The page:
Physical health and endurance were important to Hal. When he was in his 70s, and his knees couldn't handle jogging anymore, he became a seven-day-a-week regular at the Central YMCA on 11th Street in Wilmington. He was a master sleeper, napping at a moment's notice, a skill he learned in the war. And, for decades, he tended to the shoulder injury his lawnmower gave him by doing his "exercises," a series of swings and leans and stretches he would perform daily, in his button-up pajamas, using a bedpost as an anchor for the giant physical therapist's rubber band he used for resistance.
Speaking of which, Hal was a proud Never Trump Republican. He valued honesty in politicians and willingness to compromise, and he often praised the people of Delaware for electing reasonable leaders from both parties. Hal was proud of Delaware's current crop of elected officials.
Joe Biden is a more complicated case, given that Hal was a close ally of Cale Boggs, the incumbent Biden defeated to first earn his Senate seat. Over the past year, Hal came to peace with that loss, and he told his family many times that he wishes Joe well in his current campaign.
In Hal's own political career, he was proudest of building bipartisan backing for student loan and air traffic control legislation during his one term as Delaware's single member of the U.S. House of Representatives. His colleagues tend to be most impressed with the work he did to ease racial tension in Wilmington when he was mayor. There were riots in the city following the assassination of Martin Luther King in 1968. The conservative, southern-style Democrats in power in Delaware called in the National Guard for protection. And it wasn't until Hal and gubernatorial candidate Russell Peterson defeated those incumbents and took office in early 1969 that the state finally moved to end one of the longest domestic military occupations in American history.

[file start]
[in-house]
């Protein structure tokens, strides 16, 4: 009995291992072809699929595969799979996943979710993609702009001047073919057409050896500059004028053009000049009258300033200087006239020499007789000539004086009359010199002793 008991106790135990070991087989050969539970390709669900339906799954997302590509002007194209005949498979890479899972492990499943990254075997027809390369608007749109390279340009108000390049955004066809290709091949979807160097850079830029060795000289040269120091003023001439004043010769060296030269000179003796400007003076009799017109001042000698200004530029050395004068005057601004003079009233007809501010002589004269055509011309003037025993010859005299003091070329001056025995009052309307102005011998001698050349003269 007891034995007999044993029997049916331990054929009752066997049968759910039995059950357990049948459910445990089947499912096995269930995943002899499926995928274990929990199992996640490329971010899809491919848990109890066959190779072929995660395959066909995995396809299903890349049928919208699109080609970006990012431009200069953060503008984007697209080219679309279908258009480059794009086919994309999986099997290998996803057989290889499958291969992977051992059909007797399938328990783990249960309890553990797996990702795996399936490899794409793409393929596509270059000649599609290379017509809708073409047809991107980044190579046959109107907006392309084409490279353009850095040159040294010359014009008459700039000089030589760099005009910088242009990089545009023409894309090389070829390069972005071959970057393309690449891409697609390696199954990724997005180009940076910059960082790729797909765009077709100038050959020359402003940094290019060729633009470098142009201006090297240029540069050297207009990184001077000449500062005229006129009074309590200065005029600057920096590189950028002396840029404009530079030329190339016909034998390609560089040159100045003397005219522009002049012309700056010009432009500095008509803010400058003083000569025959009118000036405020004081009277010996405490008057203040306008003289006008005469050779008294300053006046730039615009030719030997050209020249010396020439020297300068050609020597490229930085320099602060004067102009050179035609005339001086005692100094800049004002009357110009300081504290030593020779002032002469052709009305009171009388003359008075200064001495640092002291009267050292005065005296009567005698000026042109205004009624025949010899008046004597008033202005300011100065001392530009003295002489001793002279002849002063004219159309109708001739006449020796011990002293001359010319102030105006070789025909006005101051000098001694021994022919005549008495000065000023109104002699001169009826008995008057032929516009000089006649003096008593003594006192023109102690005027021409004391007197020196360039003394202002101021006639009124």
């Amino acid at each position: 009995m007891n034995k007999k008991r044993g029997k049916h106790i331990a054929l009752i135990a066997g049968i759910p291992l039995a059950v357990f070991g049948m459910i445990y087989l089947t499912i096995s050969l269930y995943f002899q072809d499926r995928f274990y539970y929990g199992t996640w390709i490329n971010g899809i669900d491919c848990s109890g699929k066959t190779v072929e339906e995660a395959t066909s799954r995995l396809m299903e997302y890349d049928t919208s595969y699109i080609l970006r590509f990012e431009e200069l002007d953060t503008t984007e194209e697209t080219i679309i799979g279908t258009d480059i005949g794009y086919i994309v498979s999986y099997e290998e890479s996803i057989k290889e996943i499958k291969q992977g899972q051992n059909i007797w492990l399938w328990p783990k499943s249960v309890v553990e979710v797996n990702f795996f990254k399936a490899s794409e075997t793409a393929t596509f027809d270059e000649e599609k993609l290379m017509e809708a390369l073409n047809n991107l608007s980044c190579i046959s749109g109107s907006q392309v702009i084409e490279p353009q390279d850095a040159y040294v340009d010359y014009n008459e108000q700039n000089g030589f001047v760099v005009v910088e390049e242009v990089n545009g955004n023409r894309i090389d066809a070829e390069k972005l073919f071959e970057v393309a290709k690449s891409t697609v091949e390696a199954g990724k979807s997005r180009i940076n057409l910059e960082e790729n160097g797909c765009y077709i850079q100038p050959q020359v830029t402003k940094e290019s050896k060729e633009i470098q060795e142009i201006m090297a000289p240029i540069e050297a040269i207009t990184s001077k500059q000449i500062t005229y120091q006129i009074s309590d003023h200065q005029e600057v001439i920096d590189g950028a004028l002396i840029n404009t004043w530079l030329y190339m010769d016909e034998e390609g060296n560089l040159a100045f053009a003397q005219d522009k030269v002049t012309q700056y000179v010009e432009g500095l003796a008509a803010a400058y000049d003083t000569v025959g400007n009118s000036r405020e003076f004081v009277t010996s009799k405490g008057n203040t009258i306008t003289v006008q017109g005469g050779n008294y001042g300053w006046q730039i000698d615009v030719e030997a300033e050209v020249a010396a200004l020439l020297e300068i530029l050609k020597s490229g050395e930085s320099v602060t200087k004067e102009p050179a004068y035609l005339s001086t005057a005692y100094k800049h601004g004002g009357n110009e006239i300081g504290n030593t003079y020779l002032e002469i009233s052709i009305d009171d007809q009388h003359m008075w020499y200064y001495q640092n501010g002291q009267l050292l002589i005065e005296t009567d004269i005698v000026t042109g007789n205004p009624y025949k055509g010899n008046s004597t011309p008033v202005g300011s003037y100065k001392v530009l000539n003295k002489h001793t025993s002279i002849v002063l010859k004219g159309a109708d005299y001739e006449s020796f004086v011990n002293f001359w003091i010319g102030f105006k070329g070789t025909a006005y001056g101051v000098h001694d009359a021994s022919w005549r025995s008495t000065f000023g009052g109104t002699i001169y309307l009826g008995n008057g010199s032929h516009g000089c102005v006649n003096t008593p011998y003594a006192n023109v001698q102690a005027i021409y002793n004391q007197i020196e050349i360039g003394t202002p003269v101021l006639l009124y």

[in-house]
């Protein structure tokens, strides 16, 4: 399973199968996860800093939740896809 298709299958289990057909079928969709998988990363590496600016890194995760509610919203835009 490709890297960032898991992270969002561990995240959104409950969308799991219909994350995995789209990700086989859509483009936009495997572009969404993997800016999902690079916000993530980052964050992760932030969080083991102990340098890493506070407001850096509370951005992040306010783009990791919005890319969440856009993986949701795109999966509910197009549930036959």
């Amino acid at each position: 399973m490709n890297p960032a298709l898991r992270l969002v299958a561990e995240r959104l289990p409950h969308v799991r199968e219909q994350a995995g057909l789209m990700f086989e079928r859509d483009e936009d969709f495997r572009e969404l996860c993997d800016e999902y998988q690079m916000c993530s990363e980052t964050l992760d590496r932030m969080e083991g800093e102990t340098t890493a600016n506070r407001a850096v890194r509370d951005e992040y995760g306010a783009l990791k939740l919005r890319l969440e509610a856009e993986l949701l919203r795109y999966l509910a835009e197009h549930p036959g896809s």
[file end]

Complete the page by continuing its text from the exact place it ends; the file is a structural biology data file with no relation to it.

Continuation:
Just as important to Hal as his public service was his advocacy for environmental stewardship and increased access to quality education. He was a compulsive picker-upper of litter, scraper of graffitied trees, and he served on the board of trustees of Chadds Ford's Brandywine Conservancy for more than 50 years. He founded Delaware Futures in 1993 to expand access to college for Wilmington's high school students. And the cause on which he lectured most passionately over the last two years of his life was bold investment, both public and private, in early childhood education.
Hal's business career was colorful, shall we say. For example, he had a short stint as president, front man, and carnival barker for Abercrombie & Fitch, when it was a high-end outfitter for jet-setting big game hunters in New York City. And, a few years later, he juuuust missed out on investing in Wendy's right before it blew up, allegedly, of course.
Hal was most feared by his family for his speeches at weddings and other big gatherings. He was capable of embarrassing anyone at any time and oblivious to all of it. A few of us took the opportunity to roast him back a bit at his memorial service at Christ Church in Greenville on Jan. 27. We'll do it again when we bury his ashes next to Mimi's this spring.
By Jake de Grazia. Jake is is Hal Haskell's grandson. He manages software engineers and designers in Los Angeles, California.